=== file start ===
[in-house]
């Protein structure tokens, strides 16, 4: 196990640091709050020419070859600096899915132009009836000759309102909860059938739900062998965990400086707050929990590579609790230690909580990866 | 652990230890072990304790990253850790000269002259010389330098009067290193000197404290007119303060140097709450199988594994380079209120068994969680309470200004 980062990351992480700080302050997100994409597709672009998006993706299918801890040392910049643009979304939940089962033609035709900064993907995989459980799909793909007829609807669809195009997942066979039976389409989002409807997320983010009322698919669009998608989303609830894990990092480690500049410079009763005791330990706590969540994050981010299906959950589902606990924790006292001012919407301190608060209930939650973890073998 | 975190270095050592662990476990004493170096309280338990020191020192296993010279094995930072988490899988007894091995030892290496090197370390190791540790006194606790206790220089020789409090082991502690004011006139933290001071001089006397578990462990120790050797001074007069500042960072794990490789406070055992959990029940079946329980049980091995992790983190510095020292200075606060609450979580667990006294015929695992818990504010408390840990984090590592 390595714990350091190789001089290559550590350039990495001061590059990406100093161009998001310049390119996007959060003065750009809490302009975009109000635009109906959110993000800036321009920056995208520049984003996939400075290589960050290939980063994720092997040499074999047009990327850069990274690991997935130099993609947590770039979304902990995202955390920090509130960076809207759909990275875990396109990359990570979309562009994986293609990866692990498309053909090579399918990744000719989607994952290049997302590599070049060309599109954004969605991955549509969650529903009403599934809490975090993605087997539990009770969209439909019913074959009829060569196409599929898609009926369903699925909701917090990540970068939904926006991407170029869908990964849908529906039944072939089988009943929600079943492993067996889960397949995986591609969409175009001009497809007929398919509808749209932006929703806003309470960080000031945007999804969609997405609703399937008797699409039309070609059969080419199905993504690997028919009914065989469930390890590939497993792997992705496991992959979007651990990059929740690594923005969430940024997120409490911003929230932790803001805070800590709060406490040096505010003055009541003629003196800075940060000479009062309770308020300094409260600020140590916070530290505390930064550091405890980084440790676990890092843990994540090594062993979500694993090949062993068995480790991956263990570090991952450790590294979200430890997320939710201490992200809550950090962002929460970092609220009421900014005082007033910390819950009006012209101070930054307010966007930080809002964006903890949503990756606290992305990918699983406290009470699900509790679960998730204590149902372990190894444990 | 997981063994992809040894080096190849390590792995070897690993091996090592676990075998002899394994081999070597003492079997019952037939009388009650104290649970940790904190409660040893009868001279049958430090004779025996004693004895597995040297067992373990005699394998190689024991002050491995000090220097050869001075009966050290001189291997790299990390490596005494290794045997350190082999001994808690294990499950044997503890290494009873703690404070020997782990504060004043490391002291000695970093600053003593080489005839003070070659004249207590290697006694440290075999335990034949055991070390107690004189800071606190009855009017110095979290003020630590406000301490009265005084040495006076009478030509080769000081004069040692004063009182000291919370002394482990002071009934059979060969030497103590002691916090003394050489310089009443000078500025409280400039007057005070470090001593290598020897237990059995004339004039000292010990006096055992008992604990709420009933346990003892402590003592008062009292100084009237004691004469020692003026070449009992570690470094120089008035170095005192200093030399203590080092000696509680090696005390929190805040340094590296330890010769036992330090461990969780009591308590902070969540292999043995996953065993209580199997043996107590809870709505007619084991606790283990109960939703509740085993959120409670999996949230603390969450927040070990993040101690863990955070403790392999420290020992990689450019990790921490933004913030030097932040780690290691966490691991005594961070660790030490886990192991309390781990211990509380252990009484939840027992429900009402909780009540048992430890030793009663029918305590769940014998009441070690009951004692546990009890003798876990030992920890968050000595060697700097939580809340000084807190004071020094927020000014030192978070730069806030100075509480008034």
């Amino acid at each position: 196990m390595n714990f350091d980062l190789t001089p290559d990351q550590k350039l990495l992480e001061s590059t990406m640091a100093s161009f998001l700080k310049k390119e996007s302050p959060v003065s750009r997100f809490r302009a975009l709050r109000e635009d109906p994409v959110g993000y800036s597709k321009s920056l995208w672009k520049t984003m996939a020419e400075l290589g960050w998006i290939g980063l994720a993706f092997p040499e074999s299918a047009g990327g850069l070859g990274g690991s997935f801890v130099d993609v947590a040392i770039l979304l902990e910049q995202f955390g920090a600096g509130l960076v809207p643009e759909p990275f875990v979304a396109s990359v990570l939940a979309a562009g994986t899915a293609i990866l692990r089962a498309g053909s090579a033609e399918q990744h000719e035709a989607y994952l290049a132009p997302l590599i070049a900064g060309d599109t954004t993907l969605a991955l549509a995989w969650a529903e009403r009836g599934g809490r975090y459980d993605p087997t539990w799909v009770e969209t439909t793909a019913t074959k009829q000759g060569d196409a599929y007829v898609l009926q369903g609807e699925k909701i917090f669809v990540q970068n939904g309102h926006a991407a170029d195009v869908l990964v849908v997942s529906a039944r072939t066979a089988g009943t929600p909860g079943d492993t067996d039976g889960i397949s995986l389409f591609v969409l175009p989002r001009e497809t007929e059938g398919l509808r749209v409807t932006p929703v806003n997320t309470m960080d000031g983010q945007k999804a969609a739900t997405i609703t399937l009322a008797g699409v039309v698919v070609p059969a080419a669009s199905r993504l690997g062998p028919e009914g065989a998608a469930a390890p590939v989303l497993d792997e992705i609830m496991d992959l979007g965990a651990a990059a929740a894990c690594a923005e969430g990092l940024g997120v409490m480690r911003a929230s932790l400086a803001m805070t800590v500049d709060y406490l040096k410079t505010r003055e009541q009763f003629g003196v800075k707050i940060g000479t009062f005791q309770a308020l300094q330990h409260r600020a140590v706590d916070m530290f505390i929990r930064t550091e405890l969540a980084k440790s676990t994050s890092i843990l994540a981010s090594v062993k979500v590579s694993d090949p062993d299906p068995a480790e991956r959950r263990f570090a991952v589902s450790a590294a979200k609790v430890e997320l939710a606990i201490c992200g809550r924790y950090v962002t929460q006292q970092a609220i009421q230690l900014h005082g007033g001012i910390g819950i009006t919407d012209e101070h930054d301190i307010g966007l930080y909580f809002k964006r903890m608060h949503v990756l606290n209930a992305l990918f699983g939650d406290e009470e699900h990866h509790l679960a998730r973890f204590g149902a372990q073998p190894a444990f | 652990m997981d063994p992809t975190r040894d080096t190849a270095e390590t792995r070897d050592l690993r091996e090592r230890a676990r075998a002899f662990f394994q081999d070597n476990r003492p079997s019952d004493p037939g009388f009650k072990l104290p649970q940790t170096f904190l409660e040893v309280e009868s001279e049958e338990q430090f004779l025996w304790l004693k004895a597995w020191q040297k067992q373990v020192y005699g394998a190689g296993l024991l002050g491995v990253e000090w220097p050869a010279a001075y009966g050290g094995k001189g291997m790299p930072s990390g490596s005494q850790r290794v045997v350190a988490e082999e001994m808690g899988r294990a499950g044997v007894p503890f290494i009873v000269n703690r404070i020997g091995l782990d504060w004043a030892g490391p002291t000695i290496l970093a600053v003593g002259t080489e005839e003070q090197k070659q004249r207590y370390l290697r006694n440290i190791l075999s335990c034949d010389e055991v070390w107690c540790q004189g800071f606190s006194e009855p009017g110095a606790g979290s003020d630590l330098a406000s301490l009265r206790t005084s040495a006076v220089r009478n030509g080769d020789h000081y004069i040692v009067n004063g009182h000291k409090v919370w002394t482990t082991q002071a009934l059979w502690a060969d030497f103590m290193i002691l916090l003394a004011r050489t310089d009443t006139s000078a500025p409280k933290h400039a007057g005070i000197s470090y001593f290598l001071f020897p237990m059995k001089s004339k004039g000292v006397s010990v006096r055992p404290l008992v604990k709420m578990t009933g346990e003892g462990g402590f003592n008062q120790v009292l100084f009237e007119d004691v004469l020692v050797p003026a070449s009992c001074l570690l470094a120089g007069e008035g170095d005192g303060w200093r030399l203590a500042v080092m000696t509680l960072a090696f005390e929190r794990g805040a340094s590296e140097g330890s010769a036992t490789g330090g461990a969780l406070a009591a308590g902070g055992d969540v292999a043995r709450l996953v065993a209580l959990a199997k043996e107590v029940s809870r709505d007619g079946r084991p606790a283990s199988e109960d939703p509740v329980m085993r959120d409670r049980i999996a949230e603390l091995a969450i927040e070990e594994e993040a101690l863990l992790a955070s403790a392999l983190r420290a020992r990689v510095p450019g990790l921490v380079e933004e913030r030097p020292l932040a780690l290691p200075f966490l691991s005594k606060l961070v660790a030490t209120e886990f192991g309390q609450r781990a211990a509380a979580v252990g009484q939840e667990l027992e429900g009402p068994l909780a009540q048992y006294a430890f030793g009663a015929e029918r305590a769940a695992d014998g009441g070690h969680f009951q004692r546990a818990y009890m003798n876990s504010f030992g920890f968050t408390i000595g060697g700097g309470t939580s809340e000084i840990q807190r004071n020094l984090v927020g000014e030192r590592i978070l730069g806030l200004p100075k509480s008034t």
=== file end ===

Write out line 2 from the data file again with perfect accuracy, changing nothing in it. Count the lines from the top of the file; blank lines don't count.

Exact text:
């Protein structure tokens, strides 16, 4: 196990640091709050020419070859600096899915132009009836000759309102909860059938739900062998965990400086707050929990590579609790230690909580990866 | 652990230890072990304790990253850790000269002259010389330098009067290193000197404290007119303060140097709450199988594994380079209120068994969680309470200004 980062990351992480700080302050997100994409597709672009998006993706299918801890040392910049643009979304939940089962033609035709900064993907995989459980799909793909007829609807669809195009997942066979039976389409989002409807997320983010009322698919669009998608989303609830894990990092480690500049410079009763005791330990706590969540994050981010299906959950589902606990924790006292001012919407301190608060209930939650973890073998 | 975190270095050592662990476990004493170096309280338990020191020192296993010279094995930072988490899988007894091995030892290496090197370390190791540790006194606790206790220089020789409090082991502690004011006139933290001071001089006397578990462990120790050797001074007069500042960072794990490789406070055992959990029940079946329980049980091995992790983190510095020292200075606060609450979580667990006294015929695992818990504010408390840990984090590592 390595714990350091190789001089290559550590350039990495001061590059990406100093161009998001310049390119996007959060003065750009809490302009975009109000635009109906959110993000800036321009920056995208520049984003996939400075290589960050290939980063994720092997040499074999047009990327850069990274690991997935130099993609947590770039979304902990995202955390920090509130960076809207759909990275875990396109990359990570979309562009994986293609990866692990498309053909090579399918990744000719989607994952290049997302590599070049060309599109954004969605991955549509969650529903009403599934809490975090993605087997539990009770969209439909019913074959009829060569196409599929898609009926369903699925909701917090990540970068939904926006991407170029869908990964849908529906039944072939089988009943929600079943492993067996889960397949995986591609969409175009001009497809007929398919509808749209932006929703806003309470960080000031945007999804969609997405609703399937008797699409039309070609059969080419199905993504690997028919009914065989469930390890590939497993792997992705496991992959979007651990990059929740690594923005969430940024997120409490911003929230932790803001805070800590709060406490040096505010003055009541003629003196800075940060000479009062309770308020300094409260600020140590916070530290505390930064550091405890980084440790676990890092843990994540090594062993979500694993090949062993068995480790991956263990570090991952450790590294979200430890997320939710201490992200809550950090962002929460970092609220009421900014005082007033910390819950009006012209101070930054307010966007930080809002964006903890949503990756606290992305990918699983406290009470699900509790679960998730204590149902372990190894444990 | 997981063994992809040894080096190849390590792995070897690993091996090592676990075998002899394994081999070597003492079997019952037939009388009650104290649970940790904190409660040893009868001279049958430090004779025996004693004895597995040297067992373990005699394998190689024991002050491995000090220097050869001075009966050290001189291997790299990390490596005494290794045997350190082999001994808690294990499950044997503890290494009873703690404070020997782990504060004043490391002291000695970093600053003593080489005839003070070659004249207590290697006694440290075999335990034949055991070390107690004189800071606190009855009017110095979290003020630590406000301490009265005084040495006076009478030509080769000081004069040692004063009182000291919370002394482990002071009934059979060969030497103590002691916090003394050489310089009443000078500025409280400039007057005070470090001593290598020897237990059995004339004039000292010990006096055992008992604990709420009933346990003892402590003592008062009292100084009237004691004469020692003026070449009992570690470094120089008035170095005192200093030399203590080092000696509680090696005390929190805040340094590296330890010769036992330090461990969780009591308590902070969540292999043995996953065993209580199997043996107590809870709505007619084991606790283990109960939703509740085993959120409670999996949230603390969450927040070990993040101690863990955070403790392999420290020992990689450019990790921490933004913030030097932040780690290691966490691991005594961070660790030490886990192991309390781990211990509380252990009484939840027992429900009402909780009540048992430890030793009663029918305590769940014998009441070690009951004692546990009890003798876990030992920890968050000595060697700097939580809340000084807190004071020094927020000014030192978070730069806030100075509480008034």